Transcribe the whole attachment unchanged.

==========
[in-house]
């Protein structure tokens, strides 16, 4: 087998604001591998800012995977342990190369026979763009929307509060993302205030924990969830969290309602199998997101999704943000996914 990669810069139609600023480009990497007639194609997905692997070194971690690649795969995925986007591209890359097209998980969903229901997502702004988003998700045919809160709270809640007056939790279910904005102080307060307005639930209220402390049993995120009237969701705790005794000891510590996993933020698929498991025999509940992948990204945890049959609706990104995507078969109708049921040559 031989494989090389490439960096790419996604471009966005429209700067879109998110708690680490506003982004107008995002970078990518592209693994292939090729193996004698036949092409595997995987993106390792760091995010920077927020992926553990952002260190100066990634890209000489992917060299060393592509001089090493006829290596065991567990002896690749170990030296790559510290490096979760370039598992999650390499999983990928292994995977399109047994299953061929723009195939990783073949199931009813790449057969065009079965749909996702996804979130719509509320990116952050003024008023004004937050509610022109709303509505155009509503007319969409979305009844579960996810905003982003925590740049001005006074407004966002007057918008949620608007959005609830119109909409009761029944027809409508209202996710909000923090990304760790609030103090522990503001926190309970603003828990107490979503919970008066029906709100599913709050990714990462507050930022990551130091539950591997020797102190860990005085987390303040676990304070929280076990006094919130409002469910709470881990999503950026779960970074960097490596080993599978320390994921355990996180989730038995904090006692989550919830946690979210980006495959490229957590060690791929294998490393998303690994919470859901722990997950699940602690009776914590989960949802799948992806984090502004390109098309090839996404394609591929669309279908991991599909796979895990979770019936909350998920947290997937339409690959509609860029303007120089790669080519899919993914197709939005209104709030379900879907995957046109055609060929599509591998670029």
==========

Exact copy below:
[in-house]
């Protein structure tokens, strides 16, 4: 087998604001591998800012995977342990190369026979763009929307509060993302205030924990969830969290309602199998997101999704943000996914 990669810069139609600023480009990497007639194609997905692997070194971690690649795969995925986007591209890359097209998980969903229901997502702004988003998700045919809160709270809640007056939790279910904005102080307060307005639930209220402390049993995120009237969701705790005794000891510590996993933020698929498991025999509940992948990204945890049959609706990104995507078969109708049921040559 031989494989090389490439960096790419996604471009966005429209700067879109998110708690680490506003982004107008995002970078990518592209693994292939090729193996004698036949092409595997995987993106390792760091995010920077927020992926553990952002260190100066990634890209000489992917060299060393592509001089090493006829290596065991567990002896690749170990030296790559510290490096979760370039598992999650390499999983990928292994995977399109047994299953061929723009195939990783073949199931009813790449057969065009079965749909996702996804979130719509509320990116952050003024008023004004937050509610022109709303509505155009509503007319969409979305009844579960996810905003982003925590740049001005006074407004966002007057918008949620608007959005609830119109909409009761029944027809409508209202996710909000923090990304760790609030103090522990503001926190309970603003828990107490979503919970008066029906709100599913709050990714990462507050930022990551130091539950591997020797102190860990005085987390303040676990304070929280076990006094919130409002469910709470881990999503950026779960970074960097490596080993599978320390994921355990996180989730038995904090006692989550919830946690979210980006495959490229957590060690791929294998490393998303690994919470859901722990997950699940602690009776914590989960949802799948992806984090502004390109098309090839996404394609591929669309279908991991599909796979895990979770019936909350998920947290997937339409690959509609860029303007120089790669080519899919993914197709939005209104709030379900879907995957046109055609060929599509591998670029």